• In the classroom: Toddlers enjoy hearing the same books read over and over again, because they are able join in as the stories become more familiar. Teachers read books with rhyme and repetition, such as Goodnight Moon, and vary their voice each time they tell the story. The change in tone gives children a chance to hear different sounds, and encourages them to practice making the sounds themselves.
  • Books to read at home: All Fall Down by Helen Oxenbury, Where is the Green Sheep by Mem Fox and Big Red Barn by Margaret Wise Brown

BEGINNERS – Engaging the imagination

  • In the classroom: Around age two, children begin to develop a love for the world of imagination. It’s important to engage children’s imaginations and encourage them to participate in shared reading experiences. A picture walk motivates children to rely on pictorial clues to decipher the story’s plot and make predictions. Before reading the story, the teacher and student flip through the book, and the child is encouraged to make predictions about the characters and plot. The teacher then reads the book aloud with the student. When finished, the child is asked to relate his predictions to the actual outcome of the story. For example, “Now that you know what happened, why was the elephant wearing a tutu?” or “What would you have done if you were the elephant?”
  • Books to read at home: If You Give a Mouse a Cookie by Laura Numeroff, Corduroy by Don Freeman or Bark, George by Jules Feiffer

INTERMEDIATES – Exploring the wider world

  • In the classroom: As our Intermediates are introduced to the Citizens of the World component of our curriculum, they read about different places, cultures and traditions in books. Books help children understand and enjoy learning about the diversity of human experience. During circle time for example, we may read a story about children living in another country, in a different type of house and wearing different types of clothes. Afterward, the teacher connects the story back to what the children know by asking, “What does your house look like?” and “Who lives in your house with you?”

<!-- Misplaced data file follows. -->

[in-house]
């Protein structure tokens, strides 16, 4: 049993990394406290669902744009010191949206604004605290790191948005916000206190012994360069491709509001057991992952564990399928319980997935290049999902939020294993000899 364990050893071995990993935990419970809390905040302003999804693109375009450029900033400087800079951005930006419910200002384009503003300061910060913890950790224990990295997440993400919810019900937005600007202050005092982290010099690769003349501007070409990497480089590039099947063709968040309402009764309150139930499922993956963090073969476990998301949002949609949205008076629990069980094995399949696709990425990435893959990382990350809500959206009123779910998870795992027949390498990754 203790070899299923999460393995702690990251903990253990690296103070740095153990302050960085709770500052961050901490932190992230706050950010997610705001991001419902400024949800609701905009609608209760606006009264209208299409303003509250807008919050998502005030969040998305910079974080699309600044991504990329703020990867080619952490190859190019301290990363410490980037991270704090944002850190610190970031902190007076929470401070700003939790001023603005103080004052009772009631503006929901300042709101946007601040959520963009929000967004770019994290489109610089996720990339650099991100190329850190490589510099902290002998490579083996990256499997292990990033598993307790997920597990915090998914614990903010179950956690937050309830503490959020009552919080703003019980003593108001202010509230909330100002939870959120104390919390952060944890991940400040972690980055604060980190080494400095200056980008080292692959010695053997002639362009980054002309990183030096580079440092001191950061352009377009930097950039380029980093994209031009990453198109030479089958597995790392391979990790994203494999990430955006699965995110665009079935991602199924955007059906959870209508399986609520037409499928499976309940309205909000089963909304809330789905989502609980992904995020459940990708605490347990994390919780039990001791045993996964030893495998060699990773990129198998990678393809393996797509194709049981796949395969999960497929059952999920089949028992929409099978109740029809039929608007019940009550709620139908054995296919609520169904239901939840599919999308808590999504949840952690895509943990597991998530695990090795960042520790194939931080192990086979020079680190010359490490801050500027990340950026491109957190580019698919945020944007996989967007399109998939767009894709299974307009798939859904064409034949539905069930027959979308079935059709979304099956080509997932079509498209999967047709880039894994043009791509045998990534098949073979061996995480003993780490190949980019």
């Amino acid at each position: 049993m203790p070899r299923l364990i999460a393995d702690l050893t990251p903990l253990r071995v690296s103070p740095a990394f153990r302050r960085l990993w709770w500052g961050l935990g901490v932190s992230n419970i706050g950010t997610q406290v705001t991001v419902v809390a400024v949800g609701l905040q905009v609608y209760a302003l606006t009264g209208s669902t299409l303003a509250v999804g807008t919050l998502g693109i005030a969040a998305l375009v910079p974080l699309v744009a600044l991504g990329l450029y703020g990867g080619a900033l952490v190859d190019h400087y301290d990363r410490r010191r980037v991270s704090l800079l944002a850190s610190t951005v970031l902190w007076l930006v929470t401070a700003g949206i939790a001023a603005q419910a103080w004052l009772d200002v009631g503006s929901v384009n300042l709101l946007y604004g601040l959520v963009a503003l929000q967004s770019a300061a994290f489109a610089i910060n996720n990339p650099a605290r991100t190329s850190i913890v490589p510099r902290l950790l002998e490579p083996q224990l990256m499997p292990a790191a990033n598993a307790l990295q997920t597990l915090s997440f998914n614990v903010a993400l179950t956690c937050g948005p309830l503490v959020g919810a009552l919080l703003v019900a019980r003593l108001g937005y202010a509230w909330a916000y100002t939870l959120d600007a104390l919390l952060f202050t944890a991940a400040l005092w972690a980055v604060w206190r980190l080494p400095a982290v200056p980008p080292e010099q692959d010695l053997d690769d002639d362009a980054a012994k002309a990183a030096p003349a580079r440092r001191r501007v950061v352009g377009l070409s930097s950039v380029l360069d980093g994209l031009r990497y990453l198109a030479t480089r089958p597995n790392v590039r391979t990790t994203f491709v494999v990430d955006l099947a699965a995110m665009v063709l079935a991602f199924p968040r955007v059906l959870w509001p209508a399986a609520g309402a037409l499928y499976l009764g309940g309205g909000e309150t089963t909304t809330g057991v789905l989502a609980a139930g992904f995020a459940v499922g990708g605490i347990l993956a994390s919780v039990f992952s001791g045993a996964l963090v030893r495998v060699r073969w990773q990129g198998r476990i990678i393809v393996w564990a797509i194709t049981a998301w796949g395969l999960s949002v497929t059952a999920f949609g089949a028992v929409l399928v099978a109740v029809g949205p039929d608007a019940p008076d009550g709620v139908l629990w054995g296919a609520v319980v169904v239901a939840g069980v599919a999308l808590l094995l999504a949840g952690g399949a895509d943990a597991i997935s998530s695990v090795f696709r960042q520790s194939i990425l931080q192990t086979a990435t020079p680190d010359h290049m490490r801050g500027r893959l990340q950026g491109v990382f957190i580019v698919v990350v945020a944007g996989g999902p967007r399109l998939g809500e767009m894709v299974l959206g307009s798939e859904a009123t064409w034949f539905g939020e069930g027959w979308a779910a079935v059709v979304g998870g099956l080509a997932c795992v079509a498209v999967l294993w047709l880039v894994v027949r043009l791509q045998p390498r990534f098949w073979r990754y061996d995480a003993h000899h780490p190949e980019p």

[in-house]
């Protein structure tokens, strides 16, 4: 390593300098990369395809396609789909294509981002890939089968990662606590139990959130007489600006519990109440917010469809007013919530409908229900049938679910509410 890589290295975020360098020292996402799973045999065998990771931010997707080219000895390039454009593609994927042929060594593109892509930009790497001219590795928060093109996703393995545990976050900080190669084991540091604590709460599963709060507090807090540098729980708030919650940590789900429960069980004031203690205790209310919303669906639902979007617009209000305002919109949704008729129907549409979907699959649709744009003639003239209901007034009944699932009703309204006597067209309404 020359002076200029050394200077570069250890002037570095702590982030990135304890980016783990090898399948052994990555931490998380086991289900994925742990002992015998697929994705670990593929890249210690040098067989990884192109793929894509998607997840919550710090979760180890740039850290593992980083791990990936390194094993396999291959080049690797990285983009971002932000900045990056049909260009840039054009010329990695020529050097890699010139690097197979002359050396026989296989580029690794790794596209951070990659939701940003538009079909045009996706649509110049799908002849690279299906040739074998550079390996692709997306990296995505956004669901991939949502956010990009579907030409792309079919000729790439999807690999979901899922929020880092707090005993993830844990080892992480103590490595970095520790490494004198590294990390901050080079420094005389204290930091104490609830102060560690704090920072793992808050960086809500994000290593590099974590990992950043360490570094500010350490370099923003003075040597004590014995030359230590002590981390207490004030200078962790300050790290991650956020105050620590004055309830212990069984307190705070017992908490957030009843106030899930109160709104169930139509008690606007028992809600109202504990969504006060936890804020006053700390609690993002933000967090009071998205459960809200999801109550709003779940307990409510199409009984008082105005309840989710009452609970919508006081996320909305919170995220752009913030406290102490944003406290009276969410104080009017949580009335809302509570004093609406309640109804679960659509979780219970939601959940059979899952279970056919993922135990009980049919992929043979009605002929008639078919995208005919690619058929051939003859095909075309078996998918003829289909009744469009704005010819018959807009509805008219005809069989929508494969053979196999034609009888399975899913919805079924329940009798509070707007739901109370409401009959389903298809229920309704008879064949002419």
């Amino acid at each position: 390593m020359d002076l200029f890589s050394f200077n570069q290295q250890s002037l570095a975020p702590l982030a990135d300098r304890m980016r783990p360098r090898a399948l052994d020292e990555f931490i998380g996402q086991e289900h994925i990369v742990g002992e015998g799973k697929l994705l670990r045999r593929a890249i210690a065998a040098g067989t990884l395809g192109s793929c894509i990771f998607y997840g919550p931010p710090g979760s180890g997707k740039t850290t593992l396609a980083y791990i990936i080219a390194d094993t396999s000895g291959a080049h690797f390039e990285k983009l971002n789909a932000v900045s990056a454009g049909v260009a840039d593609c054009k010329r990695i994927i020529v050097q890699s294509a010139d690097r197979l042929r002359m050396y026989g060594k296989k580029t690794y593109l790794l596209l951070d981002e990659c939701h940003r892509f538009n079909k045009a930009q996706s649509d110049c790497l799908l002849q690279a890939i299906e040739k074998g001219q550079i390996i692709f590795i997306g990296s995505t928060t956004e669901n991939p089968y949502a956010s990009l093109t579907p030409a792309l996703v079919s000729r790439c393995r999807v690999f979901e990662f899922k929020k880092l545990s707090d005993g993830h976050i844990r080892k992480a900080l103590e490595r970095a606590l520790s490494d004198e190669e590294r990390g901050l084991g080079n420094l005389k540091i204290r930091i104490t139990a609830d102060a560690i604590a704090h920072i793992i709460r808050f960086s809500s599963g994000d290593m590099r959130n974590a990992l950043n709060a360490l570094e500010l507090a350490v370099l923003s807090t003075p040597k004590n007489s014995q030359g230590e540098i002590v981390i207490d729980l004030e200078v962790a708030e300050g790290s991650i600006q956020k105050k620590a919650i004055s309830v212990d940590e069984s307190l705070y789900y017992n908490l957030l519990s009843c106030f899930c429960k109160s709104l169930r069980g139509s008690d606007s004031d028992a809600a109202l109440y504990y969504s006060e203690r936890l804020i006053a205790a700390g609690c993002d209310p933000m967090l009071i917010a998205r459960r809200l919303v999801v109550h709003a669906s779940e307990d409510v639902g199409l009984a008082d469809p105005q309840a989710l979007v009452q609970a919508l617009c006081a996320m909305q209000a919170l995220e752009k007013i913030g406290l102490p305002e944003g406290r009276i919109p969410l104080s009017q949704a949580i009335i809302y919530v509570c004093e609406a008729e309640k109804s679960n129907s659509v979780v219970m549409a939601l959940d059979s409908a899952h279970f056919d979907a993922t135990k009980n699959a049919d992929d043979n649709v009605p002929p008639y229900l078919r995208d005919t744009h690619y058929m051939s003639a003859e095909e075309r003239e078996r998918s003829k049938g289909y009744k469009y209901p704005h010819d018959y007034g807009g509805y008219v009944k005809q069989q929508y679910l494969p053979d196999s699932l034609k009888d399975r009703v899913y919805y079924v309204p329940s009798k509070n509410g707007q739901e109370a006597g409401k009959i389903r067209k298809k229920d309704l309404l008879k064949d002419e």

• Books to read at home: Abuela by Arthur Dorros, So Much by Trish Cooke and On Mother’s Lap by Ann Scott

PRE-K/PRE-K 2 – Nonfiction Adventures

  • In the classroom: Children are naturally fascinated by the lives of real people and the world around them.  Our teachers cultivate this fascination by exposing students to nonfiction books. For example, the class may read both a fiction and nonfiction book about animals. Afterward, they are encouraged to compare and contrast the two books and discuss what was accurate in the fiction book.
  • Books to read at home: Stellaluna by Janell Cannon (fiction) and Bat Loves the Night by Nicola Davies (non-fiction)

By experiencing a literacy-rich environment, both at school and at home, we instill a love of reading and provide the foundation for our students to become successful, confident readers in elementary school and beyond.

– Lauren Starnes, PhD- Director of Early Childhood Education